FIG. 2 is a front elevational view of a number of vertically stacked storage units each containing a CD jewel box;
FIG. 3 is a top plan view of a storage unit showing a jewel box retained therein and the action taken to release the jewel box therefrom; and
FIG. 4 is a similar view showing the jewel box being ejected from the storage unit.
Referring with greater particularity to the drawing figures, the reference numeral 10 indicates generally a modular storage rack for CDs or the like embodying the principles of the invention. The storage rack 10 comprises a plurality of individual storage units 15 which may be assembled in any modular fashion as will subsequently become apparent.
Storage unit 15 comprises an open-topped tray 17 having a bottom wall 18, a rear wall 20 and opposed side walls 22 and 24. At the front of the side wall 22, the storage unit comprises a short fragment of a front wall 26. The tray 17 thus is completely open at its front except for the fragmentary front wall 26. The distance between the side walls 22 and 24 is slightly greater than the width dimension of the CD jewel box 28 for which the storage unit 15 is designed. As a weight saving measure and for economy of material, the bottom wall 18 may be formed with a central trip 19 and cutouts as illustrated.
The side wall 24 is provided with a projection 30 having a smooth camming surface 31, said projection decreasing the dimension between the side walls 22 and 24 at that point and also serving as a fulcrum for rotation of a stored jewel box in a manner to be described. An arcuate ribbon spring 32 has one end 34 secured to the rear wall 20 by suitable means such as by frictional engagement in the retainer 36. The spring 32 curves forwardly so that the free end 38 thereof is positioned over central strip 19 when the spring is in the inoperative and relaxed condition (see FIG. 1).
Operation of the storage unit 15 for retaining and releasing a CD may now be appreciated with reference to FIGS. 3 and 4. When a jewel box 28 is inserted through the open front of the tray 17 through pressure applied in a central location on the CD edge, the ribbon spring 32 is stressed or lengthened away from its inoperative condition wherein the spring end 38 is centrally positioned to the condition shown in FIG. 3 wherein the end 38 has been moved off center. Release of inserting finger pressure now results automatically in securement of the jewel box with its front corner engaging the fragmentary front wall 26 and its side edge 28a abutting the tray side wall 22. In this condition, the projection 30 abuts the jewel box side edge 28b, but there is otherwise a gap or space between said side edge and the tray side wall 24. To retrieve the jewel box 28, inward pressure is applied as indicated by the dotted line showing in FIG. 3. Application of this pressure stresses further the spring 32 and causes the jewel box edge 28b to rotate about two pivot points, the tip 38 of the spring and the projection 30, each of which acts as a fulcrum of rotation. Release of the finger pressure permits the spring 32 to eject the box 28 which is possible because the front corner of the box has been rotated free of the fragmentary front wall 26 (see FIG. 4). It is important to note that, except for the spring 32, the entire insertion and retrieval operation is accomplished with no moving parts that are subject to wear or breakage because the jewel box itself functions as the lever of rotation.
It should also be noted that the invention will function for storage and release of objects with only one fulcrum of rotation. Thus, elimination of the projection 30 would nonetheless permit rotation about the spring tip 38 with application of finger pressure at suitable positions to either side of the tray center line.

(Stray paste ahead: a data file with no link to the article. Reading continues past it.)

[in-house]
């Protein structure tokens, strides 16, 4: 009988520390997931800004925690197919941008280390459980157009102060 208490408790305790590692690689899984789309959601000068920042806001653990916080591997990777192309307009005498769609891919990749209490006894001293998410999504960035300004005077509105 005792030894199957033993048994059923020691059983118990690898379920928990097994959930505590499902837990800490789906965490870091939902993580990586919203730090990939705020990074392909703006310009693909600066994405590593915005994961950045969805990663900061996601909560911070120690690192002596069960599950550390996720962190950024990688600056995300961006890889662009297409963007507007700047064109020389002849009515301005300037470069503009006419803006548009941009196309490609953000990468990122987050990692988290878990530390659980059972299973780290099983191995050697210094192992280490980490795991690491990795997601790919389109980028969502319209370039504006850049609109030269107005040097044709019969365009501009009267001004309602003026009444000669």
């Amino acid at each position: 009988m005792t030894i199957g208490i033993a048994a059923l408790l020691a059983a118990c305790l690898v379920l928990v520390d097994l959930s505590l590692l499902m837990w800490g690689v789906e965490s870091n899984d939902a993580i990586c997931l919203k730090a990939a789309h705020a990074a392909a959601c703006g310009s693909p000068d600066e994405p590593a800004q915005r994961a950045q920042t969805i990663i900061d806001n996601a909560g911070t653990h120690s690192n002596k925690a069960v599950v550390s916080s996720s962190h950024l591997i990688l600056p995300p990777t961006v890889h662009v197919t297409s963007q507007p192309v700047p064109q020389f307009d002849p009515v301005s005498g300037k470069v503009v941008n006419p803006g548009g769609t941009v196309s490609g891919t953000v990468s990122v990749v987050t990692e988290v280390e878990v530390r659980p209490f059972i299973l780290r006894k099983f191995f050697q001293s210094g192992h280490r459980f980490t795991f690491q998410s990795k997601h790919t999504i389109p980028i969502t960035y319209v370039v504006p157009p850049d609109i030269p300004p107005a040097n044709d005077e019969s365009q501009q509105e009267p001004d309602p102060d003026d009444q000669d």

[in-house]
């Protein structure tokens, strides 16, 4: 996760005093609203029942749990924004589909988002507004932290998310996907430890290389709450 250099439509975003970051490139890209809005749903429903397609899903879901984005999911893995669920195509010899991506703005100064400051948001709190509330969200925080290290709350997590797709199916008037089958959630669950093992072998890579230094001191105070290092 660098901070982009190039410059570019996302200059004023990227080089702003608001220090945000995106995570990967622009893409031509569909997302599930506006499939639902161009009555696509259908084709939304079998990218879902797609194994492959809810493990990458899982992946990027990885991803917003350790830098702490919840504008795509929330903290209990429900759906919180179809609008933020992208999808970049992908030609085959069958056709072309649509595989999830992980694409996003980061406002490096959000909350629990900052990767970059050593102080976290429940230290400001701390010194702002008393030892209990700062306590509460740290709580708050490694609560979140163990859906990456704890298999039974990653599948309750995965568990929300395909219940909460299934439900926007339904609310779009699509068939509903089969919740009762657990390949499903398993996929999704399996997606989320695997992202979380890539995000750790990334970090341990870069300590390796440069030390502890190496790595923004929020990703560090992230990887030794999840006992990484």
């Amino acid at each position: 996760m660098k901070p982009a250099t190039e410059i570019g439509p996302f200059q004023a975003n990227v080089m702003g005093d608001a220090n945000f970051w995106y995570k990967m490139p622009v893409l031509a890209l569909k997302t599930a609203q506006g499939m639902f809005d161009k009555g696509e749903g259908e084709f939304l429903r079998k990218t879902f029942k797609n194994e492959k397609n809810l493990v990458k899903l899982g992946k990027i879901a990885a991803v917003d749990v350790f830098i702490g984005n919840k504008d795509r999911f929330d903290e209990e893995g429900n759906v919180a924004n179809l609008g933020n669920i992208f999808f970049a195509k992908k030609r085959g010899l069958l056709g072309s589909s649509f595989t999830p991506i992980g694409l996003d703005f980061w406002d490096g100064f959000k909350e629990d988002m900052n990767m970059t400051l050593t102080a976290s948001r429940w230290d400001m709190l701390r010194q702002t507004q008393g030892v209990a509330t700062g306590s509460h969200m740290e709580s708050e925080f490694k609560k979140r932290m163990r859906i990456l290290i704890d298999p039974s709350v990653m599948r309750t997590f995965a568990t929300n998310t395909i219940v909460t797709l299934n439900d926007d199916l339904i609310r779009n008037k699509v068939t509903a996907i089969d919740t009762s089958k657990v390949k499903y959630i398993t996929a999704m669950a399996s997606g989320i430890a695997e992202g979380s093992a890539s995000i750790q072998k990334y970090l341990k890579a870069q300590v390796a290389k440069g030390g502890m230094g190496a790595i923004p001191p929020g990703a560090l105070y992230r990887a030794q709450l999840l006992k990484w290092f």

Referring again to FIGS. 1, 3, and 4, it will be seen that the storage unit 15 comprises outer side walls 42 and 44 spaced, respectively, from the associated tray side walls 22 and 24. The space between said pairs of side walls is partitioned by divider walls 46 to provide front and rear slots 48, 48, and a medial slot 50. Pairs of legs 52, 52, depend from bottom wall 18, said legs being sized and positioned front and rear so that the same are adapted to be frictionally received by the slots 48, 48, of a storage unit 15 positioned therebeneath. The storage unit 15 thus may be stacked vertically to assemble a storage rack 10 of any desired height and CD volume as illustrated in FIG. 1. The legs 52 can be made larger if it is desired to accommodate a double CD unit.
For effecting lateral connection of pairs of storage units 15, the invention comprises clip members 54. The clip member 54 is channel- or U-shaped in section and sized to fit within the medial slot 50 and frictionally engage the respective outer side walls 42 and 44 of a pair of adjacent storage units 15. In this respect, the height of the legs 52 is slightly greater than the depth of the slots, thereby creating a gap between vertically stacked storage units sufficient to accommodate clip members 54. Storage rack 10 thus may be expanded horizontally as well as vertically to any desired size and capacity.
The storage unit 15 may be integrally molded from a suitable lightweight and durable plastic, such as polystyrene. The cost of manufacture can be kept very low since the only assembly operation required is the anchoring of the spring 32. The individual storage units 15 afford convenient portability for any desired number of CDs while enabling assembly of a storage rack of unlimited capacity. The units also permit incremental storage growth relative to the growth of the user's CD collection rather than requiring the purchase of fixed volume structure with unneeded large capacity.
It should be appreciated that a preferred embodiment of the invention has been described herein for illustrative purposes only and is not otherwise limiting of the structure concepts of the invention. For example, while the invention has been described in connection with CD jewel boxes, it applies equally to other similar rigid rectangular objects such as audio cassettes, video cassettes, and the like. Accordingly, changes and variations may be made by those skilled in the art without departing from the spirit and scope of the invention as defined in the appended claims.